Dr. Lois K. Ongley passed away on November 16, 2013, surrounded by her family. She is survived by her husband William Todd-Brown, daughters Katherine, Margaret, and Jesica Todd-Brown, parents Constance and George Ongley, and siblings Steven Ongley, Lisa Gardner, and Loren Neill.
Lois was born March 25, 1951, in Kalamazoo, Michigan. Her family moved frequently within the state of New York before living in France for three years in the early 1960s. In 1965, the family settled in Wilton, Connecticut, where Lois attended high school. Lois’s happy experiences in France sparked a love of language: she eventually became fluent in French and Spanish, with a sprinkling of Russian, Portuguese, and Arabic.
Lois graduated from Middlebury College in 1973 with a B.A. in Geology. She became the first woman at Lamont-Doherty Geological Observatory to work as a shipboard technician on an oceanographic research vessel; somewhere in the North Atlantic she lost the tip of a finger when a piece of equipment slipped. In 1977, she earned an M.S. in Geology at Texas A & M University, where she met her husband Bill while looking for rock climbing partners.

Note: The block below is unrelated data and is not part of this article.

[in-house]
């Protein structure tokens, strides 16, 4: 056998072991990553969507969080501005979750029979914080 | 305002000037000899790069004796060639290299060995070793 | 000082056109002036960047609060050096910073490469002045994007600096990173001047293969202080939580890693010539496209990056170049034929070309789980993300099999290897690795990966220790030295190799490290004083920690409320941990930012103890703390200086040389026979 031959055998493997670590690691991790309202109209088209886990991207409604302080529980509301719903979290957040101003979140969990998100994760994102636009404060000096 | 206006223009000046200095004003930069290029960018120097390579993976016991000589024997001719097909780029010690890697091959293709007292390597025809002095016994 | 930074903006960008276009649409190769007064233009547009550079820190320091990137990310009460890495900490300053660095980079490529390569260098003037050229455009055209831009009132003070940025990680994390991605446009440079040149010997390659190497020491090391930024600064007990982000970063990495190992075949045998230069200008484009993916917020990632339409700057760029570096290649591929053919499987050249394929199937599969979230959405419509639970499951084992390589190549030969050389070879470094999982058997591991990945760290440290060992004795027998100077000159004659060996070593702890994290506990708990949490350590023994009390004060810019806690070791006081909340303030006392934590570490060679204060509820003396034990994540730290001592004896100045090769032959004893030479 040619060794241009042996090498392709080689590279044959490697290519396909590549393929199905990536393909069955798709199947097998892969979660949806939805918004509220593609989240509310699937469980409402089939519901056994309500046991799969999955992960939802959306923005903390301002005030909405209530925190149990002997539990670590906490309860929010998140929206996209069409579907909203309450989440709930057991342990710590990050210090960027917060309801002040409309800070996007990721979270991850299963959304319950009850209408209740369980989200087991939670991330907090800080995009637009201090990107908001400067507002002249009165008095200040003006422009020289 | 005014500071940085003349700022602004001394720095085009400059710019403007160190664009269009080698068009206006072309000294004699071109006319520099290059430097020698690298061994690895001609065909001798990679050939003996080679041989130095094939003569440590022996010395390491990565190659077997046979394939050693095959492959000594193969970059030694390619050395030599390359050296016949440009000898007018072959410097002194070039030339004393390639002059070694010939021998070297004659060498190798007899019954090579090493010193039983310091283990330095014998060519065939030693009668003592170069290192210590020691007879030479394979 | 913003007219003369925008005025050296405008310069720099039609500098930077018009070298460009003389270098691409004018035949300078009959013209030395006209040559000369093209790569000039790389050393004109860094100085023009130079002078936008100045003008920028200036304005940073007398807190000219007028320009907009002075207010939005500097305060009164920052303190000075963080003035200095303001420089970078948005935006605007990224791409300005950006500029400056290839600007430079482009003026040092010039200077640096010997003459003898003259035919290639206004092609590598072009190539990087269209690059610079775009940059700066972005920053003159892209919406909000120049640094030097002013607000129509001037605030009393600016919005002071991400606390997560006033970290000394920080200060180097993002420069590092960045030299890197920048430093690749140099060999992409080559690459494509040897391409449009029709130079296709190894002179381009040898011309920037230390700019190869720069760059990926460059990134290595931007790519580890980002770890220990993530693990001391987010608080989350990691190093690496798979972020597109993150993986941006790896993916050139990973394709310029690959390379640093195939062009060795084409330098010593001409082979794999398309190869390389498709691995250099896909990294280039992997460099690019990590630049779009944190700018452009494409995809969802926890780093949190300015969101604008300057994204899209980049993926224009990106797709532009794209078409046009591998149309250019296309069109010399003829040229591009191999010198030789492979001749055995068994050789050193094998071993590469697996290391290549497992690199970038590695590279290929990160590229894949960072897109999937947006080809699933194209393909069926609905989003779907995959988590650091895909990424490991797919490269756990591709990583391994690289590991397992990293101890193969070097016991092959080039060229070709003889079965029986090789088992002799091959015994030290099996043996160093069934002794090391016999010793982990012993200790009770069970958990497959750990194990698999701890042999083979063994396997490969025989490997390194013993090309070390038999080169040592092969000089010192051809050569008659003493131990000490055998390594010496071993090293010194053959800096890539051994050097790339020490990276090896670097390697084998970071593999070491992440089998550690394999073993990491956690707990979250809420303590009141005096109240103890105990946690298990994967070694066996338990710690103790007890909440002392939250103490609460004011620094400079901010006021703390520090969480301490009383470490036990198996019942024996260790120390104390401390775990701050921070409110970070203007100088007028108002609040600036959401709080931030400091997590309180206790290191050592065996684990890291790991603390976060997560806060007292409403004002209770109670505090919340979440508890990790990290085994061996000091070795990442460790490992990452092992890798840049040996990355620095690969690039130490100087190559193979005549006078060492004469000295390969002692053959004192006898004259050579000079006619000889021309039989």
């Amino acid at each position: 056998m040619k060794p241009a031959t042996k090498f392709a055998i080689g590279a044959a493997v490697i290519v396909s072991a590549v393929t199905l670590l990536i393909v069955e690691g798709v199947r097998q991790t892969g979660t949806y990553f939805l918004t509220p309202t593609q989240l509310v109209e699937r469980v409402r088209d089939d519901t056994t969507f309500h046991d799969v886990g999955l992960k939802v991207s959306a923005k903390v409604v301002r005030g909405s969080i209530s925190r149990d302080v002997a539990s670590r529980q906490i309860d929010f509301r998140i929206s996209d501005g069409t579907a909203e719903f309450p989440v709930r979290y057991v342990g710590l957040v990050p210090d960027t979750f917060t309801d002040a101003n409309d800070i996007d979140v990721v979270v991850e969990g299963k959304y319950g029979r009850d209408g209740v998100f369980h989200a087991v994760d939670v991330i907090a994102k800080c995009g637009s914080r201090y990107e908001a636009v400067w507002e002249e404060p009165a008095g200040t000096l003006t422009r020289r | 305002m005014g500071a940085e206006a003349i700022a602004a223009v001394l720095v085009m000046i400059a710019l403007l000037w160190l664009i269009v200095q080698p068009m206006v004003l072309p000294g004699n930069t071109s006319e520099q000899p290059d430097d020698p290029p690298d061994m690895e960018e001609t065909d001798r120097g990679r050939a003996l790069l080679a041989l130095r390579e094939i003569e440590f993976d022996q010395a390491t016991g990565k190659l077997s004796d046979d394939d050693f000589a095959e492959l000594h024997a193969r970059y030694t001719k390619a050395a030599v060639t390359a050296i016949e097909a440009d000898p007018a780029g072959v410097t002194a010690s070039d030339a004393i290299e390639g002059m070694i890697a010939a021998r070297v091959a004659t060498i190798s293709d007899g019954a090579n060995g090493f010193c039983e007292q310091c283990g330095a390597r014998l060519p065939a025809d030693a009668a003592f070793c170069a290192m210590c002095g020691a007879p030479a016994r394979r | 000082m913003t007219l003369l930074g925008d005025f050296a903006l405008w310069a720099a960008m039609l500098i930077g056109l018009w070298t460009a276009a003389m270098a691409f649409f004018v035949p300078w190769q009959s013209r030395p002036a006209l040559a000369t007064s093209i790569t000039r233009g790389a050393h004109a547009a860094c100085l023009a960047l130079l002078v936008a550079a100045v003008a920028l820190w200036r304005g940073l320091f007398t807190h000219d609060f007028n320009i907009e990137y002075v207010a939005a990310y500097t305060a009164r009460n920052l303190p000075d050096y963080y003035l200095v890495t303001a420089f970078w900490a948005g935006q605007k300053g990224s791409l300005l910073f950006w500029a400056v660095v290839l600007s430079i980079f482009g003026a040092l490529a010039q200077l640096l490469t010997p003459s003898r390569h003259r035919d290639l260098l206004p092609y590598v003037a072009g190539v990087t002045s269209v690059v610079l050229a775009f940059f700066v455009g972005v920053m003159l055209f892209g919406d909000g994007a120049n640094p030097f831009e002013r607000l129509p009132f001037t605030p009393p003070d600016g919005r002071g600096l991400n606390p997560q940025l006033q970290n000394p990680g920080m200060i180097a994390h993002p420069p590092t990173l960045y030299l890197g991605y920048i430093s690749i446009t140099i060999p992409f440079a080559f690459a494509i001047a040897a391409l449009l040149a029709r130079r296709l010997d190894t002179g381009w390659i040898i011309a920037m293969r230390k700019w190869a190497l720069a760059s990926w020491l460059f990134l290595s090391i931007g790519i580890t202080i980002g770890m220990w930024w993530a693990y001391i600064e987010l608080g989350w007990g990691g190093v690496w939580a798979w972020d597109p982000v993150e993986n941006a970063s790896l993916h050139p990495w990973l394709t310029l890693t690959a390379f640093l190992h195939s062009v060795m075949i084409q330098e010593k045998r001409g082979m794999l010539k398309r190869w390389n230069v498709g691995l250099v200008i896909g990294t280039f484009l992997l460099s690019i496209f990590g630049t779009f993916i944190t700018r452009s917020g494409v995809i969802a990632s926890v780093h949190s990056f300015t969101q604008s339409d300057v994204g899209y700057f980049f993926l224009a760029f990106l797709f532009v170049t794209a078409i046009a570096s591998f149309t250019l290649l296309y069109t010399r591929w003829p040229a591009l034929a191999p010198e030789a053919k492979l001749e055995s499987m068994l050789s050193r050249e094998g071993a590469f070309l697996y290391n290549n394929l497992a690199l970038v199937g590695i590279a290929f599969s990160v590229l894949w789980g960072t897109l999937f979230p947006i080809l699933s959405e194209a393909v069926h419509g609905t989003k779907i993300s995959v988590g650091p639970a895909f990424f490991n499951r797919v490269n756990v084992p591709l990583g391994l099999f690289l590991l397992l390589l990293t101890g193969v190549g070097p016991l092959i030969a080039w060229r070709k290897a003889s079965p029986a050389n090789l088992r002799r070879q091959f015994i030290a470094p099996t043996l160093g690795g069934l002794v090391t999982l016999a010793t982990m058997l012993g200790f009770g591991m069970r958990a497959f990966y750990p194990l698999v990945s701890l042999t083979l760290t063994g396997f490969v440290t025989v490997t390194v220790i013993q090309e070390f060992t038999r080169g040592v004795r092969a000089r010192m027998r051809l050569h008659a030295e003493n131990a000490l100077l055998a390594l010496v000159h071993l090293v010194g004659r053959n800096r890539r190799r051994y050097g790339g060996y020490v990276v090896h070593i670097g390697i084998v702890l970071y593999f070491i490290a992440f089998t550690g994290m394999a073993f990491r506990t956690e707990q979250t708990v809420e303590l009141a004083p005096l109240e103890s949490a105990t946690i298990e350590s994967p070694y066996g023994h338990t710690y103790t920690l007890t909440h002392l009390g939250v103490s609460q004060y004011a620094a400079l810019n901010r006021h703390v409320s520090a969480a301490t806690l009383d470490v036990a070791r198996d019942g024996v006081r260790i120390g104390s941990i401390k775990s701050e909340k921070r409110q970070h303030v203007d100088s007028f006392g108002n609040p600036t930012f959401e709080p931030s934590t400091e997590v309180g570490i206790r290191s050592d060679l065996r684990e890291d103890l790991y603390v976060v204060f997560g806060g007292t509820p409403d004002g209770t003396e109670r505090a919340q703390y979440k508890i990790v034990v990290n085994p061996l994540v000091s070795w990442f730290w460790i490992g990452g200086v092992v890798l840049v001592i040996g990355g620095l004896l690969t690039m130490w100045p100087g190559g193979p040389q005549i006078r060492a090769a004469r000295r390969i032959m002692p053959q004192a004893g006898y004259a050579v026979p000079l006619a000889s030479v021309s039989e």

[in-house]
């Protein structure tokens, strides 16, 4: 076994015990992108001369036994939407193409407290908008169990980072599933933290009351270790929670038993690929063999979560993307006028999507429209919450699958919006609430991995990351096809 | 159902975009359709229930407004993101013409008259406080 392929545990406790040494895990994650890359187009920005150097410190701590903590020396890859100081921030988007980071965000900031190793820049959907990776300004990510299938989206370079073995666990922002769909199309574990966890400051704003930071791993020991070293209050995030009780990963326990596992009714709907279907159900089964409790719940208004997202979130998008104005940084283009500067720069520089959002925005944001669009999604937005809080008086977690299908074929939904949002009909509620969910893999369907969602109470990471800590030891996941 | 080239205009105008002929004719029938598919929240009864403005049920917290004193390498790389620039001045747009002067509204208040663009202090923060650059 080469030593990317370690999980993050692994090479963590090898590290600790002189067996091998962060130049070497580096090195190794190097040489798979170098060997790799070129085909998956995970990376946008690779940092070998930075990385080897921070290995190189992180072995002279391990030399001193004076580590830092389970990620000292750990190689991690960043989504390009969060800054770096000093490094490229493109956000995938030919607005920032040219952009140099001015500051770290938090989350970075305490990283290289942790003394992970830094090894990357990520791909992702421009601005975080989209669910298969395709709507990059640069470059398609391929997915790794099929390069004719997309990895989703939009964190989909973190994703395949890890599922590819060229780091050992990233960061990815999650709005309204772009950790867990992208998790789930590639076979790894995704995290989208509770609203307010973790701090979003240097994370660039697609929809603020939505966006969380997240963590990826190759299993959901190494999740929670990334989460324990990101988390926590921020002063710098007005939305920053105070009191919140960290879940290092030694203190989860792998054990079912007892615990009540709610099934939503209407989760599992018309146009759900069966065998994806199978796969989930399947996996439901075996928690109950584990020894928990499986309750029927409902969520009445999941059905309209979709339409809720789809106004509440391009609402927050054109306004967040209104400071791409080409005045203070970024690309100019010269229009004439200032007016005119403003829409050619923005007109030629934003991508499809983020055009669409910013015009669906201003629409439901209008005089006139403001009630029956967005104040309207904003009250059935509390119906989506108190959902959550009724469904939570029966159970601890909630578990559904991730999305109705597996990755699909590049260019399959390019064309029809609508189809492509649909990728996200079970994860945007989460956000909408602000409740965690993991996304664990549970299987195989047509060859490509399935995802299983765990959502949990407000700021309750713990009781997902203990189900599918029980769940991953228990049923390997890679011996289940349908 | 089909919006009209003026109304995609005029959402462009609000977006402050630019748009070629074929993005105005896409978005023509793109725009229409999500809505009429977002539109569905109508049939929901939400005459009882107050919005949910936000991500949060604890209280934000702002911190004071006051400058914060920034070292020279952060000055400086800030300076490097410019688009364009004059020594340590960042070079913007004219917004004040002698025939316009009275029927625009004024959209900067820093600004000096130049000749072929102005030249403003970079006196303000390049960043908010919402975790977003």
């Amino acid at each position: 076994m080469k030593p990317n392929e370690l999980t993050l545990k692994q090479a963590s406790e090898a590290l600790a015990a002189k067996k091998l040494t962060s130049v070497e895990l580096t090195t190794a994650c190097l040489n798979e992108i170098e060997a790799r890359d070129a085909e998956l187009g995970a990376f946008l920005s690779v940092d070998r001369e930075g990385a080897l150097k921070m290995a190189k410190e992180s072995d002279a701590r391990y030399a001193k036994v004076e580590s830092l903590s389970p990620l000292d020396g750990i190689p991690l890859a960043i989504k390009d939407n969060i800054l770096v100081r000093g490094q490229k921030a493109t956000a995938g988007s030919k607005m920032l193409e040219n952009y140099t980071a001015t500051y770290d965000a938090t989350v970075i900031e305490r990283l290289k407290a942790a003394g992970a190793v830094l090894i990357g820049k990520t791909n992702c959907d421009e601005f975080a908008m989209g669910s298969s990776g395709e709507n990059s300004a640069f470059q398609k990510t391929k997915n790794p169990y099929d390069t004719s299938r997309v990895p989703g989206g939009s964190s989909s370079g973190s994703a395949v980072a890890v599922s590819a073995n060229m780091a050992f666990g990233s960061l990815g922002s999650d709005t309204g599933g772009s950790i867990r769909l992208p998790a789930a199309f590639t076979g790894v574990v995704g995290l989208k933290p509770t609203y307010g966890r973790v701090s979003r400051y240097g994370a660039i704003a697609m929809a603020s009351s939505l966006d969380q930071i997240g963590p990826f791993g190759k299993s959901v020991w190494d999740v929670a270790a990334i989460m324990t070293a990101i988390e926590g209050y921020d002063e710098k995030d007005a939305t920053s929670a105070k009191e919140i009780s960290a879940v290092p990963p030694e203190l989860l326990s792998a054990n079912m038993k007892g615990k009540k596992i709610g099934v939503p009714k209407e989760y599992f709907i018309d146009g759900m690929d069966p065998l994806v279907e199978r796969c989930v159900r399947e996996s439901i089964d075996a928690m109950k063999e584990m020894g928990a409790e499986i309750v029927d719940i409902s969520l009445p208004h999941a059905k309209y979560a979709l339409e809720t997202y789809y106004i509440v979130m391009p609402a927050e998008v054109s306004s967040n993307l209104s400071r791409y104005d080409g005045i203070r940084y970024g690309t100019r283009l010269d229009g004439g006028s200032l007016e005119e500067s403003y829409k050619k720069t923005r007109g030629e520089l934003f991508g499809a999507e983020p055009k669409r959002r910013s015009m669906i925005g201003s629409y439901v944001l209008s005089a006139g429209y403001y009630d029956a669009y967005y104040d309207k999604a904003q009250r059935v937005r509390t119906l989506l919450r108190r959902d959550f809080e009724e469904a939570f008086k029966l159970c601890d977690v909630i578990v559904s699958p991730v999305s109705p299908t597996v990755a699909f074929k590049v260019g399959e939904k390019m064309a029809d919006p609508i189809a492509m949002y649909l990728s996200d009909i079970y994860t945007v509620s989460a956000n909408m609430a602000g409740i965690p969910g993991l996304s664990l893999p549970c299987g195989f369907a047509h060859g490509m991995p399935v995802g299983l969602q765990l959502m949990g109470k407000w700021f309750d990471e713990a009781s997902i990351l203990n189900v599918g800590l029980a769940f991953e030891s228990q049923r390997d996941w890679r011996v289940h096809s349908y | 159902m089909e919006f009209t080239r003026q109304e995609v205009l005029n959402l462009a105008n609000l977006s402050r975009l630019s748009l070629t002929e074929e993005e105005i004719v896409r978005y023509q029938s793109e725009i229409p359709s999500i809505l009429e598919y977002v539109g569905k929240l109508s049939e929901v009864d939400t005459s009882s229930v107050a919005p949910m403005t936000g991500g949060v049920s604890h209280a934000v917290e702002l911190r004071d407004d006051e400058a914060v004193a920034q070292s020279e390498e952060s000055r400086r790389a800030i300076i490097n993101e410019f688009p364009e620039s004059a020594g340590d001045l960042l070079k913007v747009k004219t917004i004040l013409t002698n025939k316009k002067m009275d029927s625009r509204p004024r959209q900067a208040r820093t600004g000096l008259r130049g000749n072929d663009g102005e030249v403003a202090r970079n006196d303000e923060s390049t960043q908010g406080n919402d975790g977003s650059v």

After graduate school, Lois worked as a petroleum geologist in Norman, Oklahoma, where her first daughter Kathe was born. Always interested in mentoring women scientists, Lois was the founding vice president of the Oklahoma chapter of the Association of Women Geoscientists. The family then moved to Houston, where twin daughters Margaret and Jesica were born. Lois remained in Texas for additional graduate work, earning a Ph.D. in Environmental Science and Engineering from Rice University.
After finishing her Ph.D., she taught at Bates College, where she indulged her love of travel by teaching short geology courses in Saudi Arabia and leading summer research projects in Mexico. She also taught chemistry at Oak Hill High School in Wales, Maine.
At the time of her death, Lois had been teaching Geochemistry at Unity College for seven years. She was a passionate instructor, loved by her students and admired by her peers, and a widely recognized expert on arsenic in groundwater. While working at Unity, Lois traveled to Bangladesh to organize low-cost chemistry education packets on behalf of Chemists Without Borders.
Lois loved her adopted home state of Maine, sleepy cats near wood fire stoves, her friends and family, unusual rocks, and traveling to new places. She will be greatly missed.
Thoughts, memories and condolences for Lois’ family may be left here: https://www.facebook.com/memoryoflois.